MATERIALS AND METHODS

Animals

Approval number was achieved from the Kyung Hee University Institutional Animal Care and Use Committee in Seoul, Korea (KHUASP [SE]-17-099). The experimental animals used in this study were 4-week-old Sprague-Dawley male rats (n=8) and female rats (n=16). In order to induce obesity, female rats were supplied with the high-fat diet (60% fat) purchased from Central Laboratory Animals (Seoul, Korea). Female rats were classified into the normal diet group (n=8) and the high-fat diet group (n=8) for a total of 7 weeks, including gestation period and lactation period. Female rats were bred individually 48 hr after mating with male rats. Female rats with confirmed pregnancy were divided into normal diet group, normal diet and treadmill exercise group, high-fat diet group, high-fat diet and treadmill exercise group. The born rat pups were divided into control group, treadmill exercise group, high-fat diet group, high-fat diet and treadmill exercise group (n=10), according to the classification status of maternal rats. All experiments were conducted in compliance with the recommendations of the National Institutes of Health and the Korean Academy of Medical Sciences.

Treadmill exercise protocol and BrdU injection

The running speed of treadmill during the pregnancy was 3 m/min for the first 5 min, 5 m/min for the next 5 min, 8 m/min for the last 20 min, 1 time for 30 min, 5 times a week, and for 4 weeks. BrdU (Sigma Chemical Co., St. Louis, MO, USA) was injected intraperitoneally with 50 mg/kg once a day for 5 days from the 15th day of pregnancy 60 min before the treadmill exercise.

Step-down avoidance task

In the same manner, as described below (Ko et al., 2019), the latency in the step-down avoidance task was measured to assess short-term memory. The rat pups were trained with a step-down avoidance task after last treadmill exercise. The rat pups were placed 7×25×2.5-cm platform and the platform faced a 42×25-cm grid of parallel 0.1-cm caliber stainless-steel bars spaced 1 cm apart. In training session, the animals were subjected to a 0.5-mA scramble foot shock for 2 sec as soon as they descended. One hour after training, the latency (in seconds) of each animal was measured. We defined the latency as the time interval between when the rat descends and puts all four feet on the grid, and a latency of more than 300 sec was calculated as 300 sec.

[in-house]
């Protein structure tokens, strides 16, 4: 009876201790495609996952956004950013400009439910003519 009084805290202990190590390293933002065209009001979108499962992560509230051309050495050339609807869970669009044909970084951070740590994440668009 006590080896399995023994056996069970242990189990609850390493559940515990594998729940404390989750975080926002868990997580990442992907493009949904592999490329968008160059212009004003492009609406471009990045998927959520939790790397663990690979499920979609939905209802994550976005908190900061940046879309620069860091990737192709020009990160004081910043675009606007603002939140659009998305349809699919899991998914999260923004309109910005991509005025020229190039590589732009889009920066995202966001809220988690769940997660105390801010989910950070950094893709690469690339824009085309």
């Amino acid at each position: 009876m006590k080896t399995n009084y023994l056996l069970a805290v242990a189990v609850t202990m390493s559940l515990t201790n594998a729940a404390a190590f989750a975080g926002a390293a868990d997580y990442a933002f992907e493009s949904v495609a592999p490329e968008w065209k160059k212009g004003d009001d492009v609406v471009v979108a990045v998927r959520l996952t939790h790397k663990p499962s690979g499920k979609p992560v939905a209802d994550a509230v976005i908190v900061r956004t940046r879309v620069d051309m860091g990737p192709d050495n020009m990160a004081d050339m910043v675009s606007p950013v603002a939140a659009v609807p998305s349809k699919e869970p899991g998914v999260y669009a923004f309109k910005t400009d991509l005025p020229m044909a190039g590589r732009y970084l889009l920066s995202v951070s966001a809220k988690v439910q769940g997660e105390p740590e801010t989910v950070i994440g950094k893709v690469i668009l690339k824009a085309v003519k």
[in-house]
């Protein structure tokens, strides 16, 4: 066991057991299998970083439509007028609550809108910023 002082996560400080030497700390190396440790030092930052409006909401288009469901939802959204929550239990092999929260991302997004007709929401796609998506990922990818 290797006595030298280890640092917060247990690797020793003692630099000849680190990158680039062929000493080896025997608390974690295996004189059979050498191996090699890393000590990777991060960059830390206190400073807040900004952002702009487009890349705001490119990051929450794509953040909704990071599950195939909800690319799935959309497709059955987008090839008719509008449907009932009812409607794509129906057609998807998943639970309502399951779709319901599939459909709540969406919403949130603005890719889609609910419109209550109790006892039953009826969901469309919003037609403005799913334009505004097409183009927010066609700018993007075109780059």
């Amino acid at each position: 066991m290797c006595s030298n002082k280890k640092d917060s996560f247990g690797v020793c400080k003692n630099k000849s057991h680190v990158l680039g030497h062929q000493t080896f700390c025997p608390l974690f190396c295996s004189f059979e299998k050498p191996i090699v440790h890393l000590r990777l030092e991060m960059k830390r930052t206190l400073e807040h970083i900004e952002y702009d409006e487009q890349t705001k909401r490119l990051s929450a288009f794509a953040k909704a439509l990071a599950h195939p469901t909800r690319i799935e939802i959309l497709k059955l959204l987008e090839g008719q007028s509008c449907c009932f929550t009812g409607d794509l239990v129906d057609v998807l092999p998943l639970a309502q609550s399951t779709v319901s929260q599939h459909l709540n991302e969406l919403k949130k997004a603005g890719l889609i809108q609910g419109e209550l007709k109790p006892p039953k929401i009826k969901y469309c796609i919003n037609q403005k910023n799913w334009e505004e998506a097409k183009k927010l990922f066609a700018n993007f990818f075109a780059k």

Tissue preparation

Immediately after the Morris water maze task, the rat pups were anesthetized with intraperitoneal injection of Zoletil 50 (10 mg/kg, Vibac Laboratories, Carros, France). The rat pups were cardiac perfused with 50-mM phosphate-buffered saline (PBS) and then fixed by 4% paraformaldehyde dissolved in 100-mM phosphate buffer (PB; pH, 7.4). After the brains were removed, the brains were postfixed overnight using the same fixative and transferred to a 30% sucrose solution to prevent freezing. The 40-μm thick sagittal sections were created using a freezing microtome (Leica, Nussloch, Germany).

Immunohistochemistry for DCX

In the same manner, as described below, immunohistochemistry for DCX was performed (Park et al., 2019). The sections were treated with PBS for 10 min and then treated again with 1% H2O2 for 20 min. The sections were treated with goat anti-DCX antibody (1:1,000; Oncogene Research Product, Cambridge, UK) for 2 hr. The sections were treated with the biotinylated goat secondary antibody (1:500; Vector Laboratories, Burlingame, CA, USA) for another 1 hr, washed, and treated with ABC complex (1:100; Vector Laboratories). Using the 0.03% diaminobenzidine, labeling was visualized and the sections were mounted onto gelatin-coated slides. After air drying the slides at room temperature overnight, the coverslips were mounted using Permount (Thermo Fisher Scientific Inc., Waltham, MA, USA).